I believe that you can condition your athletes to a point where their conditioning is a significant advantage versus their opponents. To give you a peek into how we gain a conditioning advantage, I put together a list of seven essential tips that will give your basketball conditioning program a competitive advantage.
Focus on anaerobic training
Basketball is as an anaerobic sport. This means that athletes use their anaerobic energy system during play. This energy system is different from the aerobic energy system. The aerobic energy dominates during relative low intensity activities. (think: mile running). In contrast, the anaerobic energy system dominates during high intensity activities (think sprinting, power, speed sports). To properly conditioning your basketball players, focus on anaerobic conditioning. Anaerobic training teaches the body to recover during rest periods preceding high intensity exercise. This type of conditioning matches the demands of basketball. During a game, a player will explosively sprints, jump and shuffle followed by a rest period due to timeouts, out of bounds and other stoppages. Focus basketball conditioning program on improving your anaerobic system.
Use Interval based conditioning
Interval training is the foundation of an anaerobic based training program. As stated above, basketball is an interval sport, so your conditioning program should be based on interval training. During interval training, an athlete performs a high intensity exercise followed by rest. I recommend a ratio of 3:1 Work to Rest ratio. In addition, I vary the work (exercise) time from 15 secs to 1:30 with the corresponding rest time.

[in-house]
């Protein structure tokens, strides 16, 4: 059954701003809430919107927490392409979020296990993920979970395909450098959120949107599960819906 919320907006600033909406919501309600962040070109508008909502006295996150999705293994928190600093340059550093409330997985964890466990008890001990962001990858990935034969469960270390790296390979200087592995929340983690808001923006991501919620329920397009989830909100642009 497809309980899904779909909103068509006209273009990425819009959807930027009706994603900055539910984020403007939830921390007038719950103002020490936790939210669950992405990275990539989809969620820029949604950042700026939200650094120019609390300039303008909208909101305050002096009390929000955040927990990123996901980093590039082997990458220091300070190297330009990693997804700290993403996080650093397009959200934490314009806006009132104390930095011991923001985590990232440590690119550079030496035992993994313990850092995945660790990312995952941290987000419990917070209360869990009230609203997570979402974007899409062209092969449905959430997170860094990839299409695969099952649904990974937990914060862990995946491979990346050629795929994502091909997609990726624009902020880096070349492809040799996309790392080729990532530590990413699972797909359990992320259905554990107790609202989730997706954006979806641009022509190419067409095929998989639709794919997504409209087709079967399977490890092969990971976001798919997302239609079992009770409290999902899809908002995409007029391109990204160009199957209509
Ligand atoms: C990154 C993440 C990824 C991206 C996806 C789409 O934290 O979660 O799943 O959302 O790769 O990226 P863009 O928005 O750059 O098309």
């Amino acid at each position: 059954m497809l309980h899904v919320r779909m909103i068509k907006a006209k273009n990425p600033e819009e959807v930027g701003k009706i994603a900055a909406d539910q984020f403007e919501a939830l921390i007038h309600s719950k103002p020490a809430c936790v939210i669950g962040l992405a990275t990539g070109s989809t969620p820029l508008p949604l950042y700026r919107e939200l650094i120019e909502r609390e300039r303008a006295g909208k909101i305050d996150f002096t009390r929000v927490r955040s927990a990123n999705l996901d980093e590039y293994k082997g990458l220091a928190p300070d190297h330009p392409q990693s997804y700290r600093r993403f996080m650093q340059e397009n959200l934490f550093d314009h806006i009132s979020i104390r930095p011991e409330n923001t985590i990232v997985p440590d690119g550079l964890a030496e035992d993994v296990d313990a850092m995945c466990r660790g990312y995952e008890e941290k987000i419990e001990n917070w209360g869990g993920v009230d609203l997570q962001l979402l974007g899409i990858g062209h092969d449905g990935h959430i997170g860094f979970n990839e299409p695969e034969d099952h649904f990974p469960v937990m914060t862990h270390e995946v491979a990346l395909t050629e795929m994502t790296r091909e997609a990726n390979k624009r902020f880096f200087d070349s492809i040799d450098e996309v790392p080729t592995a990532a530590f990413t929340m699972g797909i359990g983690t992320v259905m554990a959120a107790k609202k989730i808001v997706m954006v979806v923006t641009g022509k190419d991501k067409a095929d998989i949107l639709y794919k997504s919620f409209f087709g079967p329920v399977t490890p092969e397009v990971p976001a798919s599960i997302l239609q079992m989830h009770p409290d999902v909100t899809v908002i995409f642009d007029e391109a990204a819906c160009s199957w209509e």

Don’t Go too Long
I limit my team’s basketball conditioning workout to 30-45 minutes. If you are properly training the anaerobic system, a 30 minute workout is sufficient for high school basketball players. If your basketball conditioning workouts last longer than 30-45 minutes you are probably training aerobically. There is a time a place for aerobic training, however use aerobic training as a supplement to your anaerobic based program.
Limit aerobic training to one day per week
Basketball is approximately 20% aerobic, so there is a need to training the aerobic system. Focus one day per week conditioning the aerobic energy system. Over conditioning the aerobic system can potentially sacrifice the power, speed and explosiveness gained during your team’s strength training workouts. During your aerobic training session shrink the rest ratio to 1:1 or a longer run without rest.
Using on the line for every basketball conditioning session can cause boredom. You can use a variety of conditioning drills to accomplish the same goals. Use on the line training in addition to track, stairs, stations and basketball based movement training to prevent boredom and maximize effort and enthusiasm.
Prevent overuse injuries
Variety in programming not only prevents boredom, it also prevents overuse injuries. Conditioning usually occurs concurrently with strength training. This is a significantly high volume of training for the lower body. More is not always better. When the volume of exercise is excessively high, the body does not properly recovers. A lack of muscular and neural recovery increases the likelihood of overuse injuries. If your athletes have tendonitis, stress fractures, sprains or strains, you are probably over training your players. To prevent overuse injuries, use a variety of conditioning drills and movement patterns to prevent overuse injuries.
Conditioning lateral movements
Players spend a significant amount of their time on the court moving laterally. Though you can condition your heart in many ways, your muscles or movement patterns are conditioning in the manner that you train. Condition lateral movements in addition to sprinting movements. If you do not condition lateral movements, your player’s muscles that are used for lateral movements will fatigue at the end of games Add lateral movements to your conditioning sessions for a comprehensive basketball conditioning program.
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